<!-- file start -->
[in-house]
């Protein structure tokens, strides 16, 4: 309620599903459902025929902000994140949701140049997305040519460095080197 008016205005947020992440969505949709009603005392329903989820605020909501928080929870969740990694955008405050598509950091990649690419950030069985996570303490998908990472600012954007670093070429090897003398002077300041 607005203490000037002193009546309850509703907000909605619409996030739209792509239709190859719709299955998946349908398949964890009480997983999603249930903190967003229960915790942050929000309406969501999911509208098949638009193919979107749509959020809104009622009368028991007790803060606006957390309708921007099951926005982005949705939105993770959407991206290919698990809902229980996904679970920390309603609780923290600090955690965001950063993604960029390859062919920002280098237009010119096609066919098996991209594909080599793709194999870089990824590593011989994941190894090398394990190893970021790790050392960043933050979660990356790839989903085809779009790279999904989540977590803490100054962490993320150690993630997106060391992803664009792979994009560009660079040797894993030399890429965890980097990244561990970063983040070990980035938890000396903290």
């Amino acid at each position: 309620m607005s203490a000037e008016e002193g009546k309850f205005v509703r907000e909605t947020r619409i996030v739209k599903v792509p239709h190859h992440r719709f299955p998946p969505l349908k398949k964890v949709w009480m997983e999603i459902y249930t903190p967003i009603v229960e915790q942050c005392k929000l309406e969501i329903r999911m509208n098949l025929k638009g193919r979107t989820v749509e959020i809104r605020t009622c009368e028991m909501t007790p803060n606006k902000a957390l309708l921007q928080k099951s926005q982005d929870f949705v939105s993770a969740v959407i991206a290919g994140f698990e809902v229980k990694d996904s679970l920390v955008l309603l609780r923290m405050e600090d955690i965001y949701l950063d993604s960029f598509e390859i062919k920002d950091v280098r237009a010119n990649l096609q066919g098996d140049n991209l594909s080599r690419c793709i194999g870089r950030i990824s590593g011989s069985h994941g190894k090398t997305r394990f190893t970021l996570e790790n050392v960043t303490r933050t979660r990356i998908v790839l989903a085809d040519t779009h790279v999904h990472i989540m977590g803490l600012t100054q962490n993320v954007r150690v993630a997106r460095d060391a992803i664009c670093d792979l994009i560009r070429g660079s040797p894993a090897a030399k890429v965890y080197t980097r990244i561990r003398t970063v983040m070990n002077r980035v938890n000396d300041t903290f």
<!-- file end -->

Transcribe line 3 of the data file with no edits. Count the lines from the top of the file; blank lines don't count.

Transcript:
């Amino acid at each position: 309620m607005s203490a000037e008016e002193g009546k309850f205005v509703r907000e909605t947020r619409i996030v739209k599903v792509p239709h190859h992440r719709f299955p998946p969505l349908k398949k964890v949709w009480m997983e999603i459902y249930t903190p967003i009603v229960e915790q942050c005392k929000l309406e969501i329903r999911m509208n098949l025929k638009g193919r979107t989820v749509e959020i809104r605020t009622c009368e028991m909501t007790p803060n606006k902000a957390l309708l921007q928080k099951s926005q982005d929870f949705v939105s993770a969740v959407i991206a290919g994140f698990e809902v229980k990694d996904s679970l920390v955008l309603l609780r923290m405050e600090d955690i965001y949701l950063d993604s960029f598509e390859i062919k920002d950091v280098r237009a010119n990649l096609q066919g098996d140049n991209l594909s080599r690419c793709i194999g870089r950030i990824s590593g011989s069985h994941g190894k090398t997305r394990f190893t970021l996570e790790n050392v960043t303490r933050t979660r990356i998908v790839l989903a085809d040519t779009h790279v999904h990472i989540m977590g803490l600012t100054q962490n993320v954007r150690v993630a997106r460095d060391a992803i664009c670093d792979l994009i560009r070429g660079s040797p894993a090897a030399k890429v965890y080197t980097r990244i561990r003398t970063v983040m070990n002077r980035v938890n000396d300041t903290f």